Today’s CFO has evolved from financial controller to corporate stakeholder driving strategy and business value, industry commentators claim.
The remarks were made during the Institute of Chartered Accountants Australia’s Accounting Conference on 15 March, where former and current CFOs as well as industry experts came together to discuss the trends, challenges and opportunities facing CFOs today, along with the critical role reporting is playing in the wider business community.
Technology, risk management, mergers and acquisitions activity and leadership have collectively transformed the CFO role, former CFO of Brambles, Greg Hayes CA, told attendees in his keynote address.
“The CFO now has to be influential in creative for the business without losing financial control,” he said. “The expectation is nothing can slip up on the finance side of things but they need to be adding real value and managing stakeholder expectations.”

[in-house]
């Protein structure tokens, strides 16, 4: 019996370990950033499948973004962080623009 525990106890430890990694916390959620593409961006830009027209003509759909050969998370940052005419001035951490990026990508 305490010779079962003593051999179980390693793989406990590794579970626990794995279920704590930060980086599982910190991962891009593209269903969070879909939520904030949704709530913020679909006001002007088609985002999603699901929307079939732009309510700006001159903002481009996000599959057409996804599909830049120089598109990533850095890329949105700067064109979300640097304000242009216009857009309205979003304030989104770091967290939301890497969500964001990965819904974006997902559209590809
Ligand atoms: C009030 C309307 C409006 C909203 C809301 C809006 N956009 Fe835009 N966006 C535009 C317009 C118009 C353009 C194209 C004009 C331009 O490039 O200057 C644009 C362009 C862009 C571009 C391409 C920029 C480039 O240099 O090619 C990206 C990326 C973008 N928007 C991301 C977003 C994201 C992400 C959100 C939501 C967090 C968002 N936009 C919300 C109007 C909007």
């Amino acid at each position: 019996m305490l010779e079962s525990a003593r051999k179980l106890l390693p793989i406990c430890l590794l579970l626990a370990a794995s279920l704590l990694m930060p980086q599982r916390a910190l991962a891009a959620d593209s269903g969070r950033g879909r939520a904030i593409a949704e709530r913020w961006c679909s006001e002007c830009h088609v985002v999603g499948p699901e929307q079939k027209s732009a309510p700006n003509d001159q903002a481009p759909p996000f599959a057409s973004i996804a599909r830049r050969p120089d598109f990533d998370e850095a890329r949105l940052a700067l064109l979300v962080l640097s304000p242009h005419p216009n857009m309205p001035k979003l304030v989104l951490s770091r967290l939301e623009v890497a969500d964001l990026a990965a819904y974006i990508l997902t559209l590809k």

Others claim market volatility had also contributed to the changing focus, with Evans and Partners head of research, Paul Ryan, pointing out reduced growth opportunities in recent years had put pressure on CFOs to deliver on corporate strategy.
So how do CFOs demonstrate this business investment? For the institute’s head of reporting policy Kerry Hicks FCA, it comes down to strong partnership with the CEO to implement strategy.
“CFOs need to add value through a focus on processes, risk, strategy and partnering with the CEO to broaden skills across the whole business,” she said.
Other speakers at the conference included the Australian Securities and Investments Commission’s senior executive leader for financial reporting and audit, Doug Niven FCA, and Ernst and Young’s executive director Teresa Clauson.
The Accounting Conference moves to Melbourne on 22 March, then Brisbane on 9 May and Perth on 27 May.
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